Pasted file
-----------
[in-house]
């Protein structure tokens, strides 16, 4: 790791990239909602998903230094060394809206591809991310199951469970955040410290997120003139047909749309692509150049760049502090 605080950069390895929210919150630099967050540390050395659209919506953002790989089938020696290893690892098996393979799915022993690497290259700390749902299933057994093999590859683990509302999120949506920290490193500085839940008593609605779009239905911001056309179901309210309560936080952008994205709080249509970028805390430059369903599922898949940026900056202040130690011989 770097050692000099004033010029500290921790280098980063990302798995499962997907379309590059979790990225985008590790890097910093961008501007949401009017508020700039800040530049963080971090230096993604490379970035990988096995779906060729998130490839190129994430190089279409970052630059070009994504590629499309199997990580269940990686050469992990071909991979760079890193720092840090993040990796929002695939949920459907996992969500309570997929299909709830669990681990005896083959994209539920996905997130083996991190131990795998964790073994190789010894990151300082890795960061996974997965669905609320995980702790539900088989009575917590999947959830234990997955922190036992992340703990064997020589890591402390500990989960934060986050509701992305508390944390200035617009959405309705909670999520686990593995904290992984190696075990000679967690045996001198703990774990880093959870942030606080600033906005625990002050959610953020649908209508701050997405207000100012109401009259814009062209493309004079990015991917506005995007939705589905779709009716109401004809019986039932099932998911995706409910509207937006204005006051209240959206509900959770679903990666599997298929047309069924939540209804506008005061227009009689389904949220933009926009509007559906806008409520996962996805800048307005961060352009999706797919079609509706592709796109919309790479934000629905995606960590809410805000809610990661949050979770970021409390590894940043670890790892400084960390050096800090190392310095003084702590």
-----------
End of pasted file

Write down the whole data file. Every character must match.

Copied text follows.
[in-house]
């Protein structure tokens, strides 16, 4: 790791990239909602998903230094060394809206591809991310199951469970955040410290997120003139047909749309692509150049760049502090 605080950069390895929210919150630099967050540390050395659209919506953002790989089938020696290893690892098996393979799915022993690497290259700390749902299933057994093999590859683990509302999120949506920290490193500085839940008593609605779009239905911001056309179901309210309560936080952008994205709080249509970028805390430059369903599922898949940026900056202040130690011989 770097050692000099004033010029500290921790280098980063990302798995499962997907379309590059979790990225985008590790890097910093961008501007949401009017508020700039800040530049963080971090230096993604490379970035990988096995779906060729998130490839190129994430190089279409970052630059070009994504590629499309199997990580269940990686050469992990071909991979760079890193720092840090993040990796929002695939949920459907996992969500309570997929299909709830669990681990005896083959994209539920996905997130083996991190131990795998964790073994190789010894990151300082890795960061996974997965669905609320995980702790539900088989009575917590999947959830234990997955922190036992992340703990064997020589890591402390500990989960934060986050509701992305508390944390200035617009959405309705909670999520686990593995904290992984190696075990000679967690045996001198703990774990880093959870942030606080600033906005625990002050959610953020649908209508701050997405207000100012109401009259814009062209493309004079990015991917506005995007939705589905779709009716109401004809019986039932099932998911995706409910509207937006204005006051209240959206509900959770679903990666599997298929047309069924939540209804506008005061227009009689389904949220933009926009509007559906806008409520996962996805800048307005961060352009999706797919079609509706592709796109919309790479934000629905995606960590809410805000809610990661949050979770970021409390590894940043670890790892400084960390050096800090190392310095003084702590």